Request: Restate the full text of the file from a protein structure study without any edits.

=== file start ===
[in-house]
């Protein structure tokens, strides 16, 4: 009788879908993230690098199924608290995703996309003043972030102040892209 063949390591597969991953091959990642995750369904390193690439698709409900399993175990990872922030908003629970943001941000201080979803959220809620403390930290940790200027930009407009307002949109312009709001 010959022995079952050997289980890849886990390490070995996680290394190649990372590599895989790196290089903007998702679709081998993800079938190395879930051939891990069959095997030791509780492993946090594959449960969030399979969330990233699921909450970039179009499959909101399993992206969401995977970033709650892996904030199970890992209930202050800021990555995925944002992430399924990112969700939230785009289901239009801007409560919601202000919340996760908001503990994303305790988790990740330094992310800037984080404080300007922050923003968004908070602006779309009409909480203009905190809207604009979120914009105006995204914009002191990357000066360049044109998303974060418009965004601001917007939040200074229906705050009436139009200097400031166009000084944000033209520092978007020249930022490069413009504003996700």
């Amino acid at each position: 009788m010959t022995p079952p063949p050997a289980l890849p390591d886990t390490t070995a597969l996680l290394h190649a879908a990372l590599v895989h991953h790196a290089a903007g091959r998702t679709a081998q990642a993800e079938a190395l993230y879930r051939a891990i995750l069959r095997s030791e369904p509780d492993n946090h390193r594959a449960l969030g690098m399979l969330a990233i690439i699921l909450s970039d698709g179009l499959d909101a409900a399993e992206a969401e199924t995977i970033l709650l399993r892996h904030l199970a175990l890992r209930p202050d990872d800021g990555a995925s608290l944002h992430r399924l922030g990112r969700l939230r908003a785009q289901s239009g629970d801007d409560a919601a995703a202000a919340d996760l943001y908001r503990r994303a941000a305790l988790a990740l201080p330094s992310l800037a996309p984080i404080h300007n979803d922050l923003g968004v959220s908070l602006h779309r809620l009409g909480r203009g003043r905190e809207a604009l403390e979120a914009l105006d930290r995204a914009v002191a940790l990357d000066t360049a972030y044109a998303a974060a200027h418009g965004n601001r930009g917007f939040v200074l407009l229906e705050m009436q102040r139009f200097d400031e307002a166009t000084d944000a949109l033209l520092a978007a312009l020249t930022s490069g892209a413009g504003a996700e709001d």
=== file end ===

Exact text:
[in-house]
């Protein structure tokens, strides 16, 4: 009788879908993230690098199924608290995703996309003043972030102040892209 063949390591597969991953091959990642995750369904390193690439698709409900399993175990990872922030908003629970943001941000201080979803959220809620403390930290940790200027930009407009307002949109312009709001 010959022995079952050997289980890849886990390490070995996680290394190649990372590599895989790196290089903007998702679709081998993800079938190395879930051939891990069959095997030791509780492993946090594959449960969030399979969330990233699921909450970039179009499959909101399993992206969401995977970033709650892996904030199970890992209930202050800021990555995925944002992430399924990112969700939230785009289901239009801007409560919601202000919340996760908001503990994303305790988790990740330094992310800037984080404080300007922050923003968004908070602006779309009409909480203009905190809207604009979120914009105006995204914009002191990357000066360049044109998303974060418009965004601001917007939040200074229906705050009436139009200097400031166009000084944000033209520092978007020249930022490069413009504003996700």
């Amino acid at each position: 009788m010959t022995p079952p063949p050997a289980l890849p390591d886990t390490t070995a597969l996680l290394h190649a879908a990372l590599v895989h991953h790196a290089a903007g091959r998702t679709a081998q990642a993800e079938a190395l993230y879930r051939a891990i995750l069959r095997s030791e369904p509780d492993n946090h390193r594959a449960l969030g690098m399979l969330a990233i690439i699921l909450s970039d698709g179009l499959d909101a409900a399993e992206a969401e199924t995977i970033l709650l399993r892996h904030l199970a175990l890992r209930p202050d990872d800021g990555a995925s608290l944002h992430r399924l922030g990112r969700l939230r908003a785009q289901s239009g629970d801007d409560a919601a995703a202000a919340d996760l943001y908001r503990r994303a941000a305790l988790a990740l201080p330094s992310l800037a996309p984080i404080h300007n979803d922050l923003g968004v959220s908070l602006h779309r809620l009409g909480r203009g003043r905190e809207a604009l403390e979120a914009l105006d930290r995204a914009v002191a940790l990357d000066t360049a972030y044109a998303a974060a200027h418009g965004n601001r930009g917007f939040v200074l407009l229906e705050m009436q102040r139009f200097d400031e307002a166009t000084d944000a949109l033209l520092a978007a312009l020249t930022s490069g892209a413009g504003a996700e709001d």